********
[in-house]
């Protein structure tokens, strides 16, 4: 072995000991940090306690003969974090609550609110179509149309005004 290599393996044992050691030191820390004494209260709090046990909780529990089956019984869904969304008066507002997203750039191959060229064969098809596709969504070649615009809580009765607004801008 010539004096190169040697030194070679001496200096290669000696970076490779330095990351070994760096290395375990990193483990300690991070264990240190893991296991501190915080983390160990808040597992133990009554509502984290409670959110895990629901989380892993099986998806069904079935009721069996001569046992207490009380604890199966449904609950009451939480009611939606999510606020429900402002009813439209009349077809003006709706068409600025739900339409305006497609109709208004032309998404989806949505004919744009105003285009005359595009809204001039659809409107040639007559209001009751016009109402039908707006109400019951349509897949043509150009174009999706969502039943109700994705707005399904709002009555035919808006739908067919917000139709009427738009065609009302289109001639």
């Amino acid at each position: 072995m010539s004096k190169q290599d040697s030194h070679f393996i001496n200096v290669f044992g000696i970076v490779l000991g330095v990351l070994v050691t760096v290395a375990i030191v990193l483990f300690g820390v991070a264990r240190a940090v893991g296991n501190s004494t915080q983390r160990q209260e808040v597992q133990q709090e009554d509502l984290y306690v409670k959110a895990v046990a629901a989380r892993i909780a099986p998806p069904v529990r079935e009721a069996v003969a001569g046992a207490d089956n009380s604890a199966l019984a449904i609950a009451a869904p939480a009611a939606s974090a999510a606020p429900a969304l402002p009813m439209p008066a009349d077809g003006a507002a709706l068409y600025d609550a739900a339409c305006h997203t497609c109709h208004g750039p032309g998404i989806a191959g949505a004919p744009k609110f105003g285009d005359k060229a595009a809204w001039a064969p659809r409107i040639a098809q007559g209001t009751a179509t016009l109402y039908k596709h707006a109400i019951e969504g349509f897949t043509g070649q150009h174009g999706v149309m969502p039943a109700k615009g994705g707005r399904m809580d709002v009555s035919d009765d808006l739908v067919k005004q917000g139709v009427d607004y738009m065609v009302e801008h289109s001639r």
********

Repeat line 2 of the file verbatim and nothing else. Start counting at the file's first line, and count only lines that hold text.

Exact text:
């Protein structure tokens, strides 16, 4: 072995000991940090306690003969974090609550609110179509149309005004 290599393996044992050691030191820390004494209260709090046990909780529990089956019984869904969304008066507002997203750039191959060229064969098809596709969504070649615009809580009765607004801008 010539004096190169040697030194070679001496200096290669000696970076490779330095990351070994760096290395375990990193483990300690991070264990240190893991296991501190915080983390160990808040597992133990009554509502984290409670959110895990629901989380892993099986998806069904079935009721069996001569046992207490009380604890199966449904609950009451939480009611939606999510606020429900402002009813439209009349077809003006709706068409600025739900339409305006497609109709208004032309998404989806949505004919744009105003285009005359595009809204001039659809409107040639007559209001009751016009109402039908707006109400019951349509897949043509150009174009999706969502039943109700994705707005399904709002009555035919808006739908067919917000139709009427738009065609009302289109001639």